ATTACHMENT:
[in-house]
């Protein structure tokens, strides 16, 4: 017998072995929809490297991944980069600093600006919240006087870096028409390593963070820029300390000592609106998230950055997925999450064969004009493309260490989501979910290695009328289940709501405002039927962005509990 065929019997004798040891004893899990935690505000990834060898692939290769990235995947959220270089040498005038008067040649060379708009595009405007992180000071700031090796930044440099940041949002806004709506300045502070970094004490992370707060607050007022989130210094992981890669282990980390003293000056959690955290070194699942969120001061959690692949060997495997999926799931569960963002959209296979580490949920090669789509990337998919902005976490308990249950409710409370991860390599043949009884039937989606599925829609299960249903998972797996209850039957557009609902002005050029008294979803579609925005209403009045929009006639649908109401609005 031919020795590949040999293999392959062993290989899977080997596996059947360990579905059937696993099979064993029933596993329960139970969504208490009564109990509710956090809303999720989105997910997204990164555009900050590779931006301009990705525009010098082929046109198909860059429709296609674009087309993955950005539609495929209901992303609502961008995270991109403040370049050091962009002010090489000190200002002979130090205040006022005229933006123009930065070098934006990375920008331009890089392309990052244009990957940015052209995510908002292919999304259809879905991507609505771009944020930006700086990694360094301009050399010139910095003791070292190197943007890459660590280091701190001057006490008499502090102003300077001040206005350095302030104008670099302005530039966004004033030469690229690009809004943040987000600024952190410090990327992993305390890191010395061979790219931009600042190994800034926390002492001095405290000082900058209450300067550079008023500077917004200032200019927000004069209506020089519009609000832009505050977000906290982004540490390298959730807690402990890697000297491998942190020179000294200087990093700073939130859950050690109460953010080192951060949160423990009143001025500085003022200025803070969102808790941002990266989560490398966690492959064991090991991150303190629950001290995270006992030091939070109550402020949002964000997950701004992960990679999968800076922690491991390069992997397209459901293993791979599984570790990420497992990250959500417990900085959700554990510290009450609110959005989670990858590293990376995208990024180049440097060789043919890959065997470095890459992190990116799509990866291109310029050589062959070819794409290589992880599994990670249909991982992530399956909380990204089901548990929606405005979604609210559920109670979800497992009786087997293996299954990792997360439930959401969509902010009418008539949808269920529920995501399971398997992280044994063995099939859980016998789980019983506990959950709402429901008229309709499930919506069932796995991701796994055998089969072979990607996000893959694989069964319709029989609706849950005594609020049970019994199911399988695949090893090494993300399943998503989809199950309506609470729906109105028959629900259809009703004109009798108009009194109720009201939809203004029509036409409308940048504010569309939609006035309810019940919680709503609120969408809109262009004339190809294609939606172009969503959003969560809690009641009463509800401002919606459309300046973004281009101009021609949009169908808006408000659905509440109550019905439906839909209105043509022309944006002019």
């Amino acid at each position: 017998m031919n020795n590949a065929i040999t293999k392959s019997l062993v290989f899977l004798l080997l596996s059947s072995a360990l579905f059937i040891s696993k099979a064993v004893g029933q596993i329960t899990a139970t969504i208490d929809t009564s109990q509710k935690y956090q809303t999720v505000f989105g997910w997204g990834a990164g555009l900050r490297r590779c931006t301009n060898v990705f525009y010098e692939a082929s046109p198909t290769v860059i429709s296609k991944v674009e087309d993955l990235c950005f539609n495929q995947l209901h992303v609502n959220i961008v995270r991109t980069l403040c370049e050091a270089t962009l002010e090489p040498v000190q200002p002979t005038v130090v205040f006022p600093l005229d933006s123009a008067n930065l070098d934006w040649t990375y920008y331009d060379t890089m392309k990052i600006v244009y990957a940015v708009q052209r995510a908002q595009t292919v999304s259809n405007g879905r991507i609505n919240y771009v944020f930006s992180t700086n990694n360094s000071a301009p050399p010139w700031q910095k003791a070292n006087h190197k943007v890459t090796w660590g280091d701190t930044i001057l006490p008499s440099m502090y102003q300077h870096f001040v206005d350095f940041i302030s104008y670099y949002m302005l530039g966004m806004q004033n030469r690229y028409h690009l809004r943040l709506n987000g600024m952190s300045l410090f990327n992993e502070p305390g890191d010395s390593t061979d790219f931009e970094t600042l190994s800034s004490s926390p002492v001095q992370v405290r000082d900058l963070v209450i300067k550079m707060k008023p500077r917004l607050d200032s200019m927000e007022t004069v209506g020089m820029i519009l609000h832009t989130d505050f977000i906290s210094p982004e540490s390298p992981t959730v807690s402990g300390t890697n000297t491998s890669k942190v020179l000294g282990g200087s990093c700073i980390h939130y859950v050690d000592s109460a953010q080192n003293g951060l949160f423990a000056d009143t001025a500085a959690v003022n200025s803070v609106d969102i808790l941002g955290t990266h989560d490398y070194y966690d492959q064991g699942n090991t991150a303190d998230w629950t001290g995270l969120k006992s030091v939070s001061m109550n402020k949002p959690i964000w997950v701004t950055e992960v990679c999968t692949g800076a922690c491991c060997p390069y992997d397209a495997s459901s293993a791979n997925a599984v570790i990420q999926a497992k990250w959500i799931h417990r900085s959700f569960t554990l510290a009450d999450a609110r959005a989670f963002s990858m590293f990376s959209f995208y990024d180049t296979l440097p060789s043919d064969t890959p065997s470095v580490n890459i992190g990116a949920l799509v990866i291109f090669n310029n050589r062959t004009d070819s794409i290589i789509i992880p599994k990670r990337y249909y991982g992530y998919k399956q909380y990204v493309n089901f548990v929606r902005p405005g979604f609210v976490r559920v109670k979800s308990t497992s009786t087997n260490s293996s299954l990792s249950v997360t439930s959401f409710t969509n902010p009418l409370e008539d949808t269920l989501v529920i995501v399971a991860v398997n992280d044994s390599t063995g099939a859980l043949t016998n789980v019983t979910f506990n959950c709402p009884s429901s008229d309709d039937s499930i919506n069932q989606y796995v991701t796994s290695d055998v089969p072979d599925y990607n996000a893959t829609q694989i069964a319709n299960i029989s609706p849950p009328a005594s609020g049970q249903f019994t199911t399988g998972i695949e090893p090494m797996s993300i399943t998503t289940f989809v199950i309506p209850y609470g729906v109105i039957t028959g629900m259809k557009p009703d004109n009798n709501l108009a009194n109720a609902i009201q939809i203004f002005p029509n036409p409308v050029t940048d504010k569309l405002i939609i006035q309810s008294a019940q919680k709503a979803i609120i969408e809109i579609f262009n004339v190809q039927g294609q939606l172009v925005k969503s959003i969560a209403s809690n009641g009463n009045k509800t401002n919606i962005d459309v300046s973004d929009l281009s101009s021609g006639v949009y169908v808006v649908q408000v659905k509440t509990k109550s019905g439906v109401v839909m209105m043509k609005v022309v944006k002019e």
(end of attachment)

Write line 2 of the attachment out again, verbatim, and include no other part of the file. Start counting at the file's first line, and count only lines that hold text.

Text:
């Protein structure tokens, strides 16, 4: 017998072995929809490297991944980069600093600006919240006087870096028409390593963070820029300390000592609106998230950055997925999450064969004009493309260490989501979910290695009328289940709501405002039927962005509990 065929019997004798040891004893899990935690505000990834060898692939290769990235995947959220270089040498005038008067040649060379708009595009405007992180000071700031090796930044440099940041949002806004709506300045502070970094004490992370707060607050007022989130210094992981890669282990980390003293000056959690955290070194699942969120001061959690692949060997495997999926799931569960963002959209296979580490949920090669789509990337998919902005976490308990249950409710409370991860390599043949009884039937989606599925829609299960249903998972797996209850039957557009609902002005050029008294979803579609925005209403009045929009006639649908109401609005 031919020795590949040999293999392959062993290989899977080997596996059947360990579905059937696993099979064993029933596993329960139970969504208490009564109990509710956090809303999720989105997910997204990164555009900050590779931006301009990705525009010098082929046109198909860059429709296609674009087309993955950005539609495929209901992303609502961008995270991109403040370049050091962009002010090489000190200002002979130090205040006022005229933006123009930065070098934006990375920008331009890089392309990052244009990957940015052209995510908002292919999304259809879905991507609505771009944020930006700086990694360094301009050399010139910095003791070292190197943007890459660590280091701190001057006490008499502090102003300077001040206005350095302030104008670099302005530039966004004033030469690229690009809004943040987000600024952190410090990327992993305390890191010395061979790219931009600042190994800034926390002492001095405290000082900058209450300067550079008023500077917004200032200019927000004069209506020089519009609000832009505050977000906290982004540490390298959730807690402990890697000297491998942190020179000294200087990093700073939130859950050690109460953010080192951060949160423990009143001025500085003022200025803070969102808790941002990266989560490398966690492959064991090991991150303190629950001290995270006992030091939070109550402020949002964000997950701004992960990679999968800076922690491991390069992997397209459901293993791979599984570790990420497992990250959500417990900085959700554990510290009450609110959005989670990858590293990376995208990024180049440097060789043919890959065997470095890459992190990116799509990866291109310029050589062959070819794409290589992880599994990670249909991982992530399956909380990204089901548990929606405005979604609210559920109670979800497992009786087997293996299954990792997360439930959401969509902010009418008539949808269920529920995501399971398997992280044994063995099939859980016998789980019983506990959950709402429901008229309709499930919506069932796995991701796994055998089969072979990607996000893959694989069964319709029989609706849950005594609020049970019994199911399988695949090893090494993300399943998503989809199950309506609470729906109105028959629900259809009703004109009798108009009194109720009201939809203004029509036409409308940048504010569309939609006035309810019940919680709503609120969408809109262009004339190809294609939606172009969503959003969560809690009641009463509800401002919606459309300046973004281009101009021609949009169908808006408000659905509440109550019905439906839909209105043509022309944006002019």